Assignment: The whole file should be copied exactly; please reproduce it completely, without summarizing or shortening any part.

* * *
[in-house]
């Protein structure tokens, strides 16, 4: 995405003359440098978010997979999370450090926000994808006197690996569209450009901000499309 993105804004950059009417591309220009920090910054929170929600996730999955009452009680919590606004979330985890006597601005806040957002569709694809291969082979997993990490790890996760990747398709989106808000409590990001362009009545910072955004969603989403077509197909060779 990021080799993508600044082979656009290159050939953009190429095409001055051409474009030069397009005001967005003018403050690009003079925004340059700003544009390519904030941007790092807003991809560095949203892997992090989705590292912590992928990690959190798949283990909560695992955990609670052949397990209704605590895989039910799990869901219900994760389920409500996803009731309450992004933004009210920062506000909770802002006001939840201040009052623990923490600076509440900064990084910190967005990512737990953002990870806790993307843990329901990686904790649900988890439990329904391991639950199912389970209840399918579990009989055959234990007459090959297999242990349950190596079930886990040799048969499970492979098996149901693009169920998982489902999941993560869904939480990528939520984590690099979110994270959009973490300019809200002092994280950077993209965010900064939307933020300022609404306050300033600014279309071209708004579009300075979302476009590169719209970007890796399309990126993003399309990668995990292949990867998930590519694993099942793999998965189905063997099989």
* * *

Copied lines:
[in-house]
């Protein structure tokens, strides 16, 4: 995405003359440098978010997979999370450090926000994808006197690996569209450009901000499309 993105804004950059009417591309220009920090910054929170929600996730999955009452009680919590606004979330985890006597601005806040957002569709694809291969082979997993990490790890996760990747398709989106808000409590990001362009009545910072955004969603989403077509197909060779 990021080799993508600044082979656009290159050939953009190429095409001055051409474009030069397009005001967005003018403050690009003079925004340059700003544009390519904030941007790092807003991809560095949203892997992090989705590292912590992928990690959190798949283990909560695992955990609670052949397990209704605590895989039910799990869901219900994760389920409500996803009731309450992004933004009210920062506000909770802002006001939840201040009052623990923490600076509440900064990084910190967005990512737990953002990870806790993307843990329901990686904790649900988890439990329904391991639950199912389970209840399918579990009989055959234990007459090959297999242990349950190596079930886990040799048969499970492979098996149901693009169920998982489902999941993560869904939480990528939520984590690099979110994270959009973490300019809200002092994280950077993209965010900064939307933020300022609404306050300033600014279309071209708004579009300075979302476009590169719209970007890796399309990126993003399309990668995990292949990867998930590519694993099942793999998965189905063997099989």